Emulator epiphanies: tudu. You’d think that running through a thousand console programs in the course of the year would cause a certain level of indecision on what software to use at any given time. But it’s quite the opposite: Very few programs impress so much that they completely upset the apple cart. All the same tudu summarily ejected hnb from my system in a matter of minutes, mostly for picking up every feature hnb offered, and adding a dozen more I had always wanted. And among to-do task organizers, most everything else I tried — and believe me, I tried a lot of to-do task organizers 😯 — fell short in one way or another. tudu came, saw, and conquered.
Runners-up: tmsu, for making file tagging and organization suddenly cool, and stow, for twisting the reality of package management and remote dot-file synchronization all at once, if you can believe that. Also-rans: httrack, the whirling dervish of website copying.
Best tools I’ll just never use: tig. Last year I pointed out my own hypocrisy in advocating for so many non-emacs, non-vim text editor options, but never bothering to jump to jed. This year tig is definitely the one tool I just don’t have the opportunity to use, and wish I did. If you regularly rely on git and don’t want to wrangle with graphical interfaces to your repositories, tig is probably what you want. Yes, I do have a couple of tools uploaded to Github, but best I could do with tig is probably sit and stare at them. 😐
Runner-up: slrn and tin, both of which worked fine but soon lost their lustre through no fault of their own. The “quality” of newsgroup postings is sometimes … questionable. … 😕 Also-rans: cuse, because I just don’t know what I’m doing with a midi sequencer, and ht, a near-perfect editor intended for executables, which is totally lost on me. 😦
Best thing I’ve heard all year: soma. Discounting outright music players, none of which seemed to spark my enthusiasm, soma was unusual enough and well designed enough to fulfill what seemed like a Unix trifecta: Do one thing, use the tools at hand, give people the freedom to customize. And the simple combination of dialog and mplayer meant it was just as usable in a framebuffer console as the heaviest, most esoteric terminal emulator. If every tool was as straightforward and simple as soma, the world would be a better place. Now let’s all hold hands and sing Kumbaya. … 😛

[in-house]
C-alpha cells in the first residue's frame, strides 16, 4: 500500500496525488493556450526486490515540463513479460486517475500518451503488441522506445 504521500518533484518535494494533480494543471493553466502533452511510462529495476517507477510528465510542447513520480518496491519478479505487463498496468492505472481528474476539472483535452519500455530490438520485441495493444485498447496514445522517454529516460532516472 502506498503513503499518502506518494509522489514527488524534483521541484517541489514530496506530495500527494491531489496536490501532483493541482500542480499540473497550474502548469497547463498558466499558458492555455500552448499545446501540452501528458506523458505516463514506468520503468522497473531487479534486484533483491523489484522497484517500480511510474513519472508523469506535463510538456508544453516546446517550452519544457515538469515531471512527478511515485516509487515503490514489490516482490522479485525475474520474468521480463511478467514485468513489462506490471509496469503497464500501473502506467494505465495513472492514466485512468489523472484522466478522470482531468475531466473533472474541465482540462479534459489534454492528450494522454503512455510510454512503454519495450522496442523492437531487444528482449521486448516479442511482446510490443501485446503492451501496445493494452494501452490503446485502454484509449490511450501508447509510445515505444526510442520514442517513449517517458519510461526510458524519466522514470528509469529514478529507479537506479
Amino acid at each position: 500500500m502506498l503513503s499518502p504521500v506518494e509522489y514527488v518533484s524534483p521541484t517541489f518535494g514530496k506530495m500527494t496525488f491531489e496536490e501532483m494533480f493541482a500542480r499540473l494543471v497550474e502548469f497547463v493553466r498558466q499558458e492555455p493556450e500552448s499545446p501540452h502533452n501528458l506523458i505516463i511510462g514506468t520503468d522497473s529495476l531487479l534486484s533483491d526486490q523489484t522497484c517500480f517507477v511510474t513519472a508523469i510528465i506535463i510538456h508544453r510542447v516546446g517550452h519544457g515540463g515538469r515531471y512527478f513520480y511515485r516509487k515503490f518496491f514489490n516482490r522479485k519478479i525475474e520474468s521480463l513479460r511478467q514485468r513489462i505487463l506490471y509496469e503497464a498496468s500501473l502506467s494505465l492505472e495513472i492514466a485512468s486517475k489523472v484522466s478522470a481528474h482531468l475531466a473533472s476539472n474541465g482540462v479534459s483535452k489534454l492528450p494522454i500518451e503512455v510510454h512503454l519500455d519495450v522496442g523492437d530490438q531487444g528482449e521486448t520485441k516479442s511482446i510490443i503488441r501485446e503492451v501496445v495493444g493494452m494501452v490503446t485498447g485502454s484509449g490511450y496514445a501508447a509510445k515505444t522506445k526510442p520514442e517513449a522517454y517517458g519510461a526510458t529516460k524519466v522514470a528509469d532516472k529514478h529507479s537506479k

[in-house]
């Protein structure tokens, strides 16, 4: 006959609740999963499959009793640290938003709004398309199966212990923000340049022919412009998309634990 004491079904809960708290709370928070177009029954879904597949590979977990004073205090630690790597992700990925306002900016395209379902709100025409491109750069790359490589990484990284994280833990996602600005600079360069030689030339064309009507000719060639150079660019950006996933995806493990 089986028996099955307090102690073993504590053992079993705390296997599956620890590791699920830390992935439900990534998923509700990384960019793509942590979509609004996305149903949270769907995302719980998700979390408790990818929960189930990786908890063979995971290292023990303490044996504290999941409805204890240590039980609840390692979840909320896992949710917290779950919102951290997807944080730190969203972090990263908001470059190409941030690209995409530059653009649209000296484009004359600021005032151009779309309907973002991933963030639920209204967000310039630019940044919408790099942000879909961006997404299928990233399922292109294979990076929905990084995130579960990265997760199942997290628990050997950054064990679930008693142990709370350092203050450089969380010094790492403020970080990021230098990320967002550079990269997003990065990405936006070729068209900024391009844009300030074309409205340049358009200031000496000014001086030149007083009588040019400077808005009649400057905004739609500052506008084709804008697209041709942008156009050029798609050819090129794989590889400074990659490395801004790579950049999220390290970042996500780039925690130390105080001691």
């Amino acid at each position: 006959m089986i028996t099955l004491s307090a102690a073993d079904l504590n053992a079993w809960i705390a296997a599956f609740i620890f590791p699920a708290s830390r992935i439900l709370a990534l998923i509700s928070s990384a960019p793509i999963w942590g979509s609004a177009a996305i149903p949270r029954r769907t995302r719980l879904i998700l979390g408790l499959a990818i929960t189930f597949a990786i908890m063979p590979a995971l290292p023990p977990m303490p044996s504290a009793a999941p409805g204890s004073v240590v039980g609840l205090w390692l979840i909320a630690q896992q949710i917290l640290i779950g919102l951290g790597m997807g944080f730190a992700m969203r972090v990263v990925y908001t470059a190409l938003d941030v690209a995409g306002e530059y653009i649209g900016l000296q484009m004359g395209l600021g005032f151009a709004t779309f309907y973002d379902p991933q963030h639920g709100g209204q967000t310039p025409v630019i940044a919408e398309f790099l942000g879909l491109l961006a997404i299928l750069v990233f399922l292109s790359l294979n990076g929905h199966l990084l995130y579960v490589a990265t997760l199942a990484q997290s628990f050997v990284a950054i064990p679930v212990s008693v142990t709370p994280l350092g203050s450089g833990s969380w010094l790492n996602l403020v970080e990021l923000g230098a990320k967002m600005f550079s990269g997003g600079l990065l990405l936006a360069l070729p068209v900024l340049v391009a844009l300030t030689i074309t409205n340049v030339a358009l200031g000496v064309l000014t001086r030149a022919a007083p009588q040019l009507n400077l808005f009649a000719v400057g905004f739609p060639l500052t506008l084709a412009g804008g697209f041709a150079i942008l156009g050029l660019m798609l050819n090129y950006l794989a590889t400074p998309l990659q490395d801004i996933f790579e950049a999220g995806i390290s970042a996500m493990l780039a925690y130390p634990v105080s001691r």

Runner-up: mps-youtube, for offering the best text-only YouTube interface, bar none. Also-rans: soundcloud2000, for a clean and attractive interface to a site I unfortunately have no interest in, and timidity++ for making me feel like less of a dunce about midi playback. 🙄
Sweetest suite: ncurses-examples. Probably never intended as a complete package of its own, ncurses-examples was a giggly little grab bag of this-and-that, some functional and some not. While a few of its members split from the band and had fruitful careers as solo artists (such as bs), there was still enough good fun in this package to make it worth downloading, compiling and running piece by piece, in hopes of finding something new. Given its age, it’s unlikely you’ll find anything that will completely rewrite your text-only lifestyle, but sometimes it’s just fun to try out random things, and see what becomes of them.
Runners-up: bsd-games and coreutils, both of which are more fun than a barrel of monkeys on a rainy day in May. Also-rans: datamash, which is fantastic for statistics, and the inotify triplets, which were mind-bending as a bonus.
Compare and contrast: ncdu. You can cry foul if you want, since ncdu is hardly new, and only cropped up in 2014 by virtue of the alphabet. And you could complain to the judges since it has no color, but the fickle hand of fate will work against you on both counts. ncdu is the console analogue for all the embossed display tools and cutesy circular dial meters for file size comparison. But ncdu is smart enough to know that what you’re really after is a list of hogs, and how to hunt them down. And it adds some fundamental file management commands, so once you find a pig, you can terminate it … with extreme prejudice.
Runner-up: dfc, which does a better job displaying and conveying disk usage than most any other tool, graphical or not. Also-rans: ngp, which stood out in my memory more than other grep-like search tools. And sl, which deserves better for being a huge improvement on
ls, and being relatively unknown too.
Audio tag editor: stag. It bewilders me to think there were actually enough candidates to flesh out this category; looking back, you’d think 2014 was The Year of the Linux Text-Based Audio Tag Editor. There were plenty of one-shot mass tag writing tools, but only maybe three (or four, if you were liberal in your interpretation) that the judges admitted into the category as a full-featured editor. stag took the cake, winning on the grounds that it did the job intuitively, covered most of the desired functions, and completed the task without error. And in doing so, won the inaugural award. The judges are looking forward to next year. … 🙂
Runner-up: ncmpcpp, which incorporates a very impressive tag editor as part of the player, which is either good or bad depending on your perspective. Also-ran: cursetag, which did a great job but suffered some internal problems; and bashtagger, which accomplished most of the same tasks for flac and ogg files, but missed out on other points.